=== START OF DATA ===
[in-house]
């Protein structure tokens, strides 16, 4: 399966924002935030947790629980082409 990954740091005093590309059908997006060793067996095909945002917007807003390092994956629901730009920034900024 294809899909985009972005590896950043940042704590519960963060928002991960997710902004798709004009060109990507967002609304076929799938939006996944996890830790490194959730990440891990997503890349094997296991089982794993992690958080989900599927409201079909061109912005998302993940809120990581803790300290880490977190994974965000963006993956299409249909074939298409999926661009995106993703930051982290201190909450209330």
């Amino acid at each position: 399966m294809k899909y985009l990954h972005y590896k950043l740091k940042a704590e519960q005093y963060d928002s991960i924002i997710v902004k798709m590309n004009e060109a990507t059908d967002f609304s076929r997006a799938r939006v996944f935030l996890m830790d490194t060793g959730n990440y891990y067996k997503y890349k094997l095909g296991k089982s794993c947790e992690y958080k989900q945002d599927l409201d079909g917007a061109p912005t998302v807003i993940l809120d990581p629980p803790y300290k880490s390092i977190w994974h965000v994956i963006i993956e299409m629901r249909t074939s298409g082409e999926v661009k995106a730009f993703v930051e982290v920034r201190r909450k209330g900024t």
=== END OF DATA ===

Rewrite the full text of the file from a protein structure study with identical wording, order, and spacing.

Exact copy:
[in-house]
């Protein structure tokens, strides 16, 4: 399966924002935030947790629980082409 990954740091005093590309059908997006060793067996095909945002917007807003390092994956629901730009920034900024 294809899909985009972005590896950043940042704590519960963060928002991960997710902004798709004009060109990507967002609304076929799938939006996944996890830790490194959730990440891990997503890349094997296991089982794993992690958080989900599927409201079909061109912005998302993940809120990581803790300290880490977190994974965000963006993956299409249909074939298409999926661009995106993703930051982290201190909450209330």
């Amino acid at each position: 399966m294809k899909y985009l990954h972005y590896k950043l740091k940042a704590e519960q005093y963060d928002s991960i924002i997710v902004k798709m590309n004009e060109a990507t059908d967002f609304s076929r997006a799938r939006v996944f935030l996890m830790d490194t060793g959730n990440y891990y067996k997503y890349k094997l095909g296991k089982s794993c947790e992690y958080k989900q945002d599927l409201d079909g917007a061109p912005t998302v807003i993940l809120d990581p629980p803790y300290k880490s390092i977190w994974h965000v994956i963006i993956e299409m629901r249909t074939s298409g082409e999926v661009k995106a730009f993703v930051e982290v920034r201190r909450k209330g900024t």